Routine inquiry of COVID-19 vaccination warranted in women undergoing mammography
medwireNews: A single-center study of women undergoing breast imaging after COVID-19 vaccination has revealed a higher than usual rate of axillary adenopathy.
“While the incidence of COVID-19 vaccine-induced adenopathy in our study appeared to be low at 3% compared with 16% of self-reported axillary swelling in previous COVID-19 vaccine trials, this incidence is still higher than axillary adenopathy in otherwise normal mammography, which was reported as 0.02% to 0.04%,” say the researchers.
“Therefore, routine inquiring about recent history of COVID-19 vaccination is warranted,” they write in a research letter published in JAMA Oncology.
Among the 750 women who received at least one dose of a COVID-19 vaccine in the 90 days before having a screening or diagnostic mammogram at the authors’ institution between January 15 and March 22, 2021, axillary adenopathy was observed in 23 (3.1%), with just two women reporting symptoms.
There were no significant differences between women with and without adenopathy in terms of age, vaccine brand, or vaccine dose. But the median time from receipt of vaccine to mammography was significantly shorter in the former group, at 10 versus 18 days.
Saranya Chumsri and colleagues, from Mayo Clinic in Jacksonville, Florida, USA, also found a significant decrease in the rates of adenopathy with time from vaccination, falling from 5.3% at 1–14 days from vaccination to 2.9% at 15–28 days and 0.0% after 28 days.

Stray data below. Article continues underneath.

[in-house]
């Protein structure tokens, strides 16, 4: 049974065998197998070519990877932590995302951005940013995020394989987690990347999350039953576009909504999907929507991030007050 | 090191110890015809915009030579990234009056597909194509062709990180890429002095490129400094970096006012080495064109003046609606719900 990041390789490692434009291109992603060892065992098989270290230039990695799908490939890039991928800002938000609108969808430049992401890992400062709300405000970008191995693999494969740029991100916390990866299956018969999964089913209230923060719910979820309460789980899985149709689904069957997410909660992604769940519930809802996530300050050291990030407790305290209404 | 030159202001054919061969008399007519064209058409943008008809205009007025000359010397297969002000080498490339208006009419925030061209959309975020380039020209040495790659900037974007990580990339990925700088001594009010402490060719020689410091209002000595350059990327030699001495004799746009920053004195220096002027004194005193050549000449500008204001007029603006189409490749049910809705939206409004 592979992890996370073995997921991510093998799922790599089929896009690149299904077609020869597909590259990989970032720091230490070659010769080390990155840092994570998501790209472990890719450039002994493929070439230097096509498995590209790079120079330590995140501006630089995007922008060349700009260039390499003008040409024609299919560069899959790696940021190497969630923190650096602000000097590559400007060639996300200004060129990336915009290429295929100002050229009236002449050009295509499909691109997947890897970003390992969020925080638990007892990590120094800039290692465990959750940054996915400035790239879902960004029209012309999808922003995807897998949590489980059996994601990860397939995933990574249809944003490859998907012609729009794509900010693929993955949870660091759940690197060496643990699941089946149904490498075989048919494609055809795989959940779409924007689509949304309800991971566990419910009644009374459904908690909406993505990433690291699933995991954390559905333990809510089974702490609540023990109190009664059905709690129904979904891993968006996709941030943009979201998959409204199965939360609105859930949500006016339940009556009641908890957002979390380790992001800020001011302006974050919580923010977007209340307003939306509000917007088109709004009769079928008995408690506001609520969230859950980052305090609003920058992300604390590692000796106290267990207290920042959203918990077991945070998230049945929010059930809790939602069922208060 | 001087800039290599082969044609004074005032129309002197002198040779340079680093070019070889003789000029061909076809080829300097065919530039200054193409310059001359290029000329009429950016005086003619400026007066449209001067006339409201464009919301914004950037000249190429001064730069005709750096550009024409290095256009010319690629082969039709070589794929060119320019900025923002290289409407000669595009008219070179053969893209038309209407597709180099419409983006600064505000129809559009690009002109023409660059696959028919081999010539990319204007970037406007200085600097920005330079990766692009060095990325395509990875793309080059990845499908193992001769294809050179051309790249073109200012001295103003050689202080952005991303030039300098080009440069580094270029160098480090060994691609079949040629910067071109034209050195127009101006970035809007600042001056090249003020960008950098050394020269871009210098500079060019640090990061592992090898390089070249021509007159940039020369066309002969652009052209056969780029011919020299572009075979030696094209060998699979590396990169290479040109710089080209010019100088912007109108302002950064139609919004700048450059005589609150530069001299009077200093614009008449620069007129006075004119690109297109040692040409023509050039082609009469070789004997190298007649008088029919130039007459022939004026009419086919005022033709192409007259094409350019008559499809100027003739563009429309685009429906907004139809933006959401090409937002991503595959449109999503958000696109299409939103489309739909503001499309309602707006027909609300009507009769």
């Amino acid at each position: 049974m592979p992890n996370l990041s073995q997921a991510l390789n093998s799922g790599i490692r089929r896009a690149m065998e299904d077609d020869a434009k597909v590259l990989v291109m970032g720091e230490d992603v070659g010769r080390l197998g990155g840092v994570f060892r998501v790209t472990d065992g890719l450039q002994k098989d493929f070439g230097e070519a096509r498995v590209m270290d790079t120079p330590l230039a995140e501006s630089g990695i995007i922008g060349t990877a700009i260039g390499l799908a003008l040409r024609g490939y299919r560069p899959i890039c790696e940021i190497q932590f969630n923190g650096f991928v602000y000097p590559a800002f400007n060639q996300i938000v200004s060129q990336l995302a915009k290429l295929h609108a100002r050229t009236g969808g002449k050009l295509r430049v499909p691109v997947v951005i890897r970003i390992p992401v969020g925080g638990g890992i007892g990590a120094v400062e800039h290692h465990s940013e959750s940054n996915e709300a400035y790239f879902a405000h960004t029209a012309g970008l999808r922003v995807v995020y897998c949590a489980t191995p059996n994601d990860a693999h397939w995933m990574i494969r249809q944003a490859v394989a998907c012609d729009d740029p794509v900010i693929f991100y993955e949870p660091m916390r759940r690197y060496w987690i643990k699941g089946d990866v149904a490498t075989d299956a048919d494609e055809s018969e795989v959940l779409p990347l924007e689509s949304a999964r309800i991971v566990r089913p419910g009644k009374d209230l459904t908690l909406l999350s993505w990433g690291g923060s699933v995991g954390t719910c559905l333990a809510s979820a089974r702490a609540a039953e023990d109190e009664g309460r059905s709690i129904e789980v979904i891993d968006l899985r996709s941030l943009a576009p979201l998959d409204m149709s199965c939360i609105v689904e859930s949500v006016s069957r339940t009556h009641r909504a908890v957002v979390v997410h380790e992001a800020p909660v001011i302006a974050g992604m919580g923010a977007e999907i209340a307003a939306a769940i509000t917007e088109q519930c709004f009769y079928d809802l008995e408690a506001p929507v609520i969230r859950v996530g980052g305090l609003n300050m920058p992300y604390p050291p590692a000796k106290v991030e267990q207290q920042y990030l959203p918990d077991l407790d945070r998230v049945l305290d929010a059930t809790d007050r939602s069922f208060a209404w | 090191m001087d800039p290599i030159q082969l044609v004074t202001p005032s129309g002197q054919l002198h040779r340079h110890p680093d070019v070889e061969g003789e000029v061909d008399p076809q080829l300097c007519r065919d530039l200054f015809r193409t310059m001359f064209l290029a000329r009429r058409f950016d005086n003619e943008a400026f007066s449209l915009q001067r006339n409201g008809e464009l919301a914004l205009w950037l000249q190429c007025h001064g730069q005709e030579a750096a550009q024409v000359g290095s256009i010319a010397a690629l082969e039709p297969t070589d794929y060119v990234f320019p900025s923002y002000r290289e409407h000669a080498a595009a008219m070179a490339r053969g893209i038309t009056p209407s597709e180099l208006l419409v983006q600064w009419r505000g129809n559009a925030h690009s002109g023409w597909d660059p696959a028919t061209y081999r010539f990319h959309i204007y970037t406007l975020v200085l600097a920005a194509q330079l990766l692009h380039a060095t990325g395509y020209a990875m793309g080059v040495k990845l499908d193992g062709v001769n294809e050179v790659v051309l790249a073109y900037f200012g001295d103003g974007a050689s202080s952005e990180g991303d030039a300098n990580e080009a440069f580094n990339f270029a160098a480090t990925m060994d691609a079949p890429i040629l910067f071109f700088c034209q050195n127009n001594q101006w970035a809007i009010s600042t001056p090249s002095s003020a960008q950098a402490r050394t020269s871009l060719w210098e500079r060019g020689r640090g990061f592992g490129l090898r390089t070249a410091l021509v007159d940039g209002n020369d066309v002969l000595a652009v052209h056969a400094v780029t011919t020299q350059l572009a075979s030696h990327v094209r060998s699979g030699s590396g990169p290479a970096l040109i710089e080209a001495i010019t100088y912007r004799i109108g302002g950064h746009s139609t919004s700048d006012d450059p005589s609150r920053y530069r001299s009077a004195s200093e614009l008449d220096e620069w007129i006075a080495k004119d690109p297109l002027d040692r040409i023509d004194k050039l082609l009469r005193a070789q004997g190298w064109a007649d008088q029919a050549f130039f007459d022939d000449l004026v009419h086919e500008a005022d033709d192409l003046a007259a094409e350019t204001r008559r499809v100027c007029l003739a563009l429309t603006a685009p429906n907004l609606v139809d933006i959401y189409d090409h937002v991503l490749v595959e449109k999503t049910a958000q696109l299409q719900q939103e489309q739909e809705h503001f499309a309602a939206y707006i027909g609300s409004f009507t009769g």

Area under the receiver operating characteristic curve analysis indicated that a cutoff of 22.5 days after vaccination would avoid detecting vaccine-induced adenopathy in 72% of cases.
Findings on mammography included single and multiple enlarged nodes as well as adenopathy with soft tissue stranding. Additional ultrasonography was requested for 21 women, and 17 had had the procedure at the time of analysis, with findings ranging from mildly prominent nodes with a preserved fatty hilum to rounded nodes with apparent loss of a fatty hilum.
Two of the 17 women who underwent ultrasonography did not need further follow-up, while a repeat procedure with or without mammography within 3 months was recommended for 14 women and a biopsy for one woman with an ipsilateral breast cancer.
The researchers note the limitations of the study, such as the small sample size, but say: “As COVID-19 vaccination is rolling out around the world, this study offers timing considerations and possible findings for breast imaging following vaccination.
“Further studies are needed to guide future recommendations for following up with patients with adenopathy.”
medwireNews is an independent medical news service provided by Springer Healthcare Ltd. © 2021 Springer Healthcare Ltd, part of the Springer Nature Group
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